Scott Edelman of Milbank, Tweed, Hadley & McCloy.

Ratcheting up market pressure on associate compensation, Milbank, Tweed, Hadley & McCloy announced Monday that it will increase its associate salaries across the board by $10,000 or $15,000.

Under the changes, effective July 1 this year, associates in their first, second and third years will see an increase of $10,000, meaning starting salaries at Milbank will be $190,000. Associates in their fourth through eighth years will receive $15,000 more, meaning eighth-year compensation will be set at $330,000. Here are the new salaries for all classes:

  • 1st year  — $190,000
  • 2nd year — $200,000
  • 3rd year  — $220,000
  • 4th year — $250,000
  • 5th year — $275,000
  • 6th year — $295,000
  • 7th year — $315,000
  • 8th year — $330,000

Summer associate salaries will also increase, pro rata, under the same scale as first-year associates. The firm announced no plans to broadly change counsel compensation, as Milbank sets compensation for counsel lawyers on an individual basis.

The firm announced the raises to its associates on Monday.

In an interview, Milbank chairman Scott Edelman said, “What we’re trying to do is set fair, market-leading compensation for our associates. We’re not in a race with other firms, but at the same time, we thought this was an appropriate time for an increase, and we want our associates to know how much they’re valued.”

He said the firm wanted to recognize associates’ contribution to Milbank’s success and its ability to handle high-stakes, complex work. “Our people are our greatest assets. We’ve been working hard, we’ve been very busy,” he said. “We’re committed to offering compensation at the top of the market.”

The 690-lawyer firm’s 2017 financial results mark its fifth straight year of solid growth, according to ALM’s reporting. Milbank saw its profits per equity partner rise nearly 11 percent last year to $3.46 million, while its gross revenue rose 7.1 percent to $916.54 million. Revenue per lawyer increased 3 percent to $1.33 million.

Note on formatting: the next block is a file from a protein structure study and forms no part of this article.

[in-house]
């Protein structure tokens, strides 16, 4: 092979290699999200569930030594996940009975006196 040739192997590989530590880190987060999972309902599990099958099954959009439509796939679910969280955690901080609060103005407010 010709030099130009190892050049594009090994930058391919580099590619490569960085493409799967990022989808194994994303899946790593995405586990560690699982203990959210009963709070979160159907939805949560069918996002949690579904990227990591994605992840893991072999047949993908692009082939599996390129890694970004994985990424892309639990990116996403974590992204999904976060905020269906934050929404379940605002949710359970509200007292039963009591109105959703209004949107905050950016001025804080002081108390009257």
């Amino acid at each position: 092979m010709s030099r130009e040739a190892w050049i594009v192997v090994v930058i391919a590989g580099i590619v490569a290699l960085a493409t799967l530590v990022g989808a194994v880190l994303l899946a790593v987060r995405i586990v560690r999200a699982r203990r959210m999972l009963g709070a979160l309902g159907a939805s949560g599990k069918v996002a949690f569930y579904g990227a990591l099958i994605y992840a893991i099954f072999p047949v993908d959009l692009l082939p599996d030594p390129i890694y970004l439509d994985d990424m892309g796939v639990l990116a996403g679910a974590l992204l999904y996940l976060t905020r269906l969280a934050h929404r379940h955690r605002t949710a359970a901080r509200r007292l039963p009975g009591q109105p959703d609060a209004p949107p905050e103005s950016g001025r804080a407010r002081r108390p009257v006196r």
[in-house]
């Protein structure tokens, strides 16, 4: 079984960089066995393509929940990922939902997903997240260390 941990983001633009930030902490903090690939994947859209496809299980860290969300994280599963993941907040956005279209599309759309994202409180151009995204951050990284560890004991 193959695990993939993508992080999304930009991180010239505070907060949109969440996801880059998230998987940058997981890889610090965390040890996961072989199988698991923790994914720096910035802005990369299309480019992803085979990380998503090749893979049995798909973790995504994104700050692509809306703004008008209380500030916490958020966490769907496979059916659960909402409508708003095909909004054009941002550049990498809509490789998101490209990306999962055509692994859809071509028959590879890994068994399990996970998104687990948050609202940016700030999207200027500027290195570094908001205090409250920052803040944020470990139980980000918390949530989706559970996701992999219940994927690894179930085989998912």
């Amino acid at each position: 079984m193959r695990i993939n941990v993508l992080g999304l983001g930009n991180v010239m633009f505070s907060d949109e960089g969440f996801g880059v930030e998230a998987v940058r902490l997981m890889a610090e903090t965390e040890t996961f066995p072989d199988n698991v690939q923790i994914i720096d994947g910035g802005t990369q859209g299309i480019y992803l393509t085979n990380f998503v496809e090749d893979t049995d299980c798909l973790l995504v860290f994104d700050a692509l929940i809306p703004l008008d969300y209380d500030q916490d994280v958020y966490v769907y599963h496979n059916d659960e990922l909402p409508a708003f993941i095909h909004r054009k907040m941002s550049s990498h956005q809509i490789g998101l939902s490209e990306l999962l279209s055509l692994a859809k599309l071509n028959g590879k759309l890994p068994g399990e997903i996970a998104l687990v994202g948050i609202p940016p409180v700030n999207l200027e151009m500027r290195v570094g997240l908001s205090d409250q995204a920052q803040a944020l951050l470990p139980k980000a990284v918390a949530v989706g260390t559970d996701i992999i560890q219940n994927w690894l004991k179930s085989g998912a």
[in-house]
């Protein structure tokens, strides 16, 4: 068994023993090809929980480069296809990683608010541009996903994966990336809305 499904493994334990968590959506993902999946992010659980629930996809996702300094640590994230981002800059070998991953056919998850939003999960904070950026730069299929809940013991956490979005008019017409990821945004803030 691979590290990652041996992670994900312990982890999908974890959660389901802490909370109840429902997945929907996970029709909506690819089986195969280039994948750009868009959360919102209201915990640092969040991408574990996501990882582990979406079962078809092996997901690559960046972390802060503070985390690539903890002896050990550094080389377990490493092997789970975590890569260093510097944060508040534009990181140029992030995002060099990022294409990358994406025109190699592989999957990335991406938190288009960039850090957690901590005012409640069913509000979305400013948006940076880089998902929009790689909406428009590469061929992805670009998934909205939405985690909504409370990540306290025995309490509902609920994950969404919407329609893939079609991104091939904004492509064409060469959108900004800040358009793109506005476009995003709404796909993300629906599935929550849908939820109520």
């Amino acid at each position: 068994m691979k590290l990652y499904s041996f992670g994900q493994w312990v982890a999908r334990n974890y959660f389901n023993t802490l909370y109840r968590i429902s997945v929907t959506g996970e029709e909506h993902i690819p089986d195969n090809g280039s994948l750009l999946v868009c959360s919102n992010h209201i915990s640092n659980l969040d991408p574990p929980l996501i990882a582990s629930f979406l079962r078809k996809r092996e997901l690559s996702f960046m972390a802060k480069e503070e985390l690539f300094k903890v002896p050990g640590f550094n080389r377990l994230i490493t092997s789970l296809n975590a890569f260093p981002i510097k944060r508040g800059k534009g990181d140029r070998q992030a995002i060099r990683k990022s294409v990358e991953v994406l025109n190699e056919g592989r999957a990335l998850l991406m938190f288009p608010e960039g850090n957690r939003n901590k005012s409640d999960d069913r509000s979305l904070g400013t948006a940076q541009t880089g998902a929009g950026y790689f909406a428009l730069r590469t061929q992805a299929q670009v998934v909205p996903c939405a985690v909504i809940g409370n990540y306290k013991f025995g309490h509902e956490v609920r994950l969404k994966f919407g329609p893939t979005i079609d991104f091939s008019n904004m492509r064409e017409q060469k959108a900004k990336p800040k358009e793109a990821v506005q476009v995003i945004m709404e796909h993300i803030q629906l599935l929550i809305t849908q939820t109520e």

Cravath, Swaine & Moore last set the industry standard for associate compensation in 2016, boosting starting pay by $20,000 to $180,000. Milbank and many other firms immediately matched.

“Two years have now gone by, and there is cost-of-living increases and inflation,” Edelman said. “We want to signal to the market that we do want the best, and we’re willing to pay for the best, and we think after two years, an additional increase is appropriate.”

“We try to lead the market in terms of associate development and training,” Edelman said, noting the firm’s Milbank@Harvard training program. “We didn’t see the need to wait for somebody else to make an increase that we think is appropriate.”

“If we didn’t do this at some point” soon, another firm would, he said.

When asked whether he expected the increases to put a dent in partner profits, Edelman said, “Any time you raise the cost of your expenses, it’s going to have an effect on your profits.” He declined to quantify the increase in expenses the firm will absorb, but Milbank has about 500 associates, so firmwide raises would likely translate to an immediate overhead increase in the mid-seven-figure range.

Edelman said the change would not have “a material effect on firm finances,” adding that he didn’t expect partner capital contributions to change.

Milbank’s move comes as law firms are heavily competing to attract and retain talented associates—a crucial element in building a large firm’s profits and the next generation of lawyers. Just last week, Weil, Gotshal & Manges told associates it will shorten the path to partnership by two years in order to retain more talented associates.

Edelman said Milbank’s associate pay raises were not influenced by an external event, and the firm had been considering the salary increases for months.

“The market for the best and the brightest,” he said, “is extremely competitive. There are lots of law firms out there, and we’re all competing for some really talented people.”